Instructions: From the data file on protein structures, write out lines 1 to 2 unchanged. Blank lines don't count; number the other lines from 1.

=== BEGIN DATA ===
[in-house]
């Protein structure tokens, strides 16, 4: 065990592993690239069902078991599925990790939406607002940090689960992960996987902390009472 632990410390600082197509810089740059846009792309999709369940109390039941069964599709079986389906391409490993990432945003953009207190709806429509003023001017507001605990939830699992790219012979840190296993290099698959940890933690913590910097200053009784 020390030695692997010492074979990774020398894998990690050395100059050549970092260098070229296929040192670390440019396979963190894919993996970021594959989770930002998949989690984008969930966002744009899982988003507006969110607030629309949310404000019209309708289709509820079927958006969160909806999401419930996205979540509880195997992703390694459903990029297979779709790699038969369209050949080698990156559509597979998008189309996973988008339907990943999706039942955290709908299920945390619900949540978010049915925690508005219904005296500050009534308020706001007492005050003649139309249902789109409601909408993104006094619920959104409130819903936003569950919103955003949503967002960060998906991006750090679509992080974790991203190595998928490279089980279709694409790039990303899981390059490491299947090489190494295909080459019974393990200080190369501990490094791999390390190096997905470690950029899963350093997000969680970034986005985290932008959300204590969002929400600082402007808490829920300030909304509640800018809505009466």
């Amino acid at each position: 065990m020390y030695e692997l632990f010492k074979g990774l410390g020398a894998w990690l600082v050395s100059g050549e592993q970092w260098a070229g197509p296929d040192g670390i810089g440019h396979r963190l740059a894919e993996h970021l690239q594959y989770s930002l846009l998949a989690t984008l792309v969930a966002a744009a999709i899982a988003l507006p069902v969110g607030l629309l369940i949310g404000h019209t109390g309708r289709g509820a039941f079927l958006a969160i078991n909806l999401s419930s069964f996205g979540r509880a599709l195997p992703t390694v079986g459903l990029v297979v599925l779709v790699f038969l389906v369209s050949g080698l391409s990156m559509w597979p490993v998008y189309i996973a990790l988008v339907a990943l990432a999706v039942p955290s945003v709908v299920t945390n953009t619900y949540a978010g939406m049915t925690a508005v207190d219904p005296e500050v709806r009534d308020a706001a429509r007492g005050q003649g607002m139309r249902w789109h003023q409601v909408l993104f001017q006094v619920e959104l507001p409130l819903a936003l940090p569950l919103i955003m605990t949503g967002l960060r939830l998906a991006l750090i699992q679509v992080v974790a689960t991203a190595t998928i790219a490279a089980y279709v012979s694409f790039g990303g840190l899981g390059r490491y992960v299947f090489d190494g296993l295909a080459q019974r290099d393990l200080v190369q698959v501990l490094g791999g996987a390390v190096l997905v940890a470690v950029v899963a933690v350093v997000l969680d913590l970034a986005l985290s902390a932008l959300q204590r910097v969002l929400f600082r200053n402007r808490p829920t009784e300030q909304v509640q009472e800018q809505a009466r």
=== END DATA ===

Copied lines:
[in-house]
């Protein structure tokens, strides 16, 4: 065990592993690239069902078991599925990790939406607002940090689960992960996987902390009472 632990410390600082197509810089740059846009792309999709369940109390039941069964599709079986389906391409490993990432945003953009207190709806429509003023001017507001605990939830699992790219012979840190296993290099698959940890933690913590910097200053009784 020390030695692997010492074979990774020398894998990690050395100059050549970092260098070229296929040192670390440019396979963190894919993996970021594959989770930002998949989690984008969930966002744009899982988003507006969110607030629309949310404000019209309708289709509820079927958006969160909806999401419930996205979540509880195997992703390694459903990029297979779709790699038969369209050949080698990156559509597979998008189309996973988008339907990943999706039942955290709908299920945390619900949540978010049915925690508005219904005296500050009534308020706001007492005050003649139309249902789109409601909408993104006094619920959104409130819903936003569950919103955003949503967002960060998906991006750090679509992080974790991203190595998928490279089980279709694409790039990303899981390059490491299947090489190494295909080459019974393990200080190369501990490094791999390390190096997905470690950029899963350093997000969680970034986005985290932008959300204590969002929400600082402007808490829920300030909304509640800018809505009466």